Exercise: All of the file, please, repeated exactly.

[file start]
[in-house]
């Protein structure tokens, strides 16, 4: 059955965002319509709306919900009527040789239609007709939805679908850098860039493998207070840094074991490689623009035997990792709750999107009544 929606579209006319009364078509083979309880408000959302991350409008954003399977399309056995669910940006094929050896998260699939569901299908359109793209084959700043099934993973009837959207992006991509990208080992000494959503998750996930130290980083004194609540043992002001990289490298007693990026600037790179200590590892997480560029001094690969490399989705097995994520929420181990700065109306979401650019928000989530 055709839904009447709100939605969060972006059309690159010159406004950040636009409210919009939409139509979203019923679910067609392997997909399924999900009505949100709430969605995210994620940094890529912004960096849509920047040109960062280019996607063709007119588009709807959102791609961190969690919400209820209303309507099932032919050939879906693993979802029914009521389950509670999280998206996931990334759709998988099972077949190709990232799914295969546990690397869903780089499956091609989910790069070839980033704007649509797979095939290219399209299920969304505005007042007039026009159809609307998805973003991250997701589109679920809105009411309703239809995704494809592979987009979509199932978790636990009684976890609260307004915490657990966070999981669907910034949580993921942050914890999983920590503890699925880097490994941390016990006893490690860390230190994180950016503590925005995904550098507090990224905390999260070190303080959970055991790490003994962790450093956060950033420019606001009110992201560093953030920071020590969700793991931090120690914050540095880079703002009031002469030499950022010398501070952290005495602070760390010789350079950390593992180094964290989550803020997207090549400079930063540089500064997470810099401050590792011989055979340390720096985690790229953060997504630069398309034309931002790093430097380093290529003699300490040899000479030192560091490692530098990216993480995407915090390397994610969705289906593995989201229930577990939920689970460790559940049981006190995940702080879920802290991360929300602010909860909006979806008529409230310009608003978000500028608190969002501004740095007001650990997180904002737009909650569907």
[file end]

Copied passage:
[in-house]
């Protein structure tokens, strides 16, 4: 059955965002319509709306919900009527040789239609007709939805679908850098860039493998207070840094074991490689623009035997990792709750999107009544 929606579209006319009364078509083979309880408000959302991350409008954003399977399309056995669910940006094929050896998260699939569901299908359109793209084959700043099934993973009837959207992006991509990208080992000494959503998750996930130290980083004194609540043992002001990289490298007693990026600037790179200590590892997480560029001094690969490399989705097995994520929420181990700065109306979401650019928000989530 055709839904009447709100939605969060972006059309690159010159406004950040636009409210919009939409139509979203019923679910067609392997997909399924999900009505949100709430969605995210994620940094890529912004960096849509920047040109960062280019996607063709007119588009709807959102791609961190969690919400209820209303309507099932032919050939879906693993979802029914009521389950509670999280998206996931990334759709998988099972077949190709990232799914295969546990690397869903780089499956091609989910790069070839980033704007649509797979095939290219399209299920969304505005007042007039026009159809609307998805973003991250997701589109679920809105009411309703239809995704494809592979987009979509199932978790636990009684976890609260307004915490657990966070999981669907910034949580993921942050914890999983920590503890699925880097490994941390016990006893490690860390230190994180950016503590925005995904550098507090990224905390999260070190303080959970055991790490003994962790450093956060950033420019606001009110992201560093953030920071020590969700793991931090120690914050540095880079703002009031002469030499950022010398501070952290005495602070760390010789350079950390593992180094964290989550803020997207090549400079930063540089500064997470810099401050590792011989055979340390720096985690790229953060997504630069398309034309931002790093430097380093290529003699300490040899000479030192560091490692530098990216993480995407915090390397994610969705289906593995989201229930577990939920689970460790559940049981006190995940702080879920802290991360929300602010909860909006979806008529409230310009608003978000500028608190969002501004740095007001650990997180904002737009909650569907």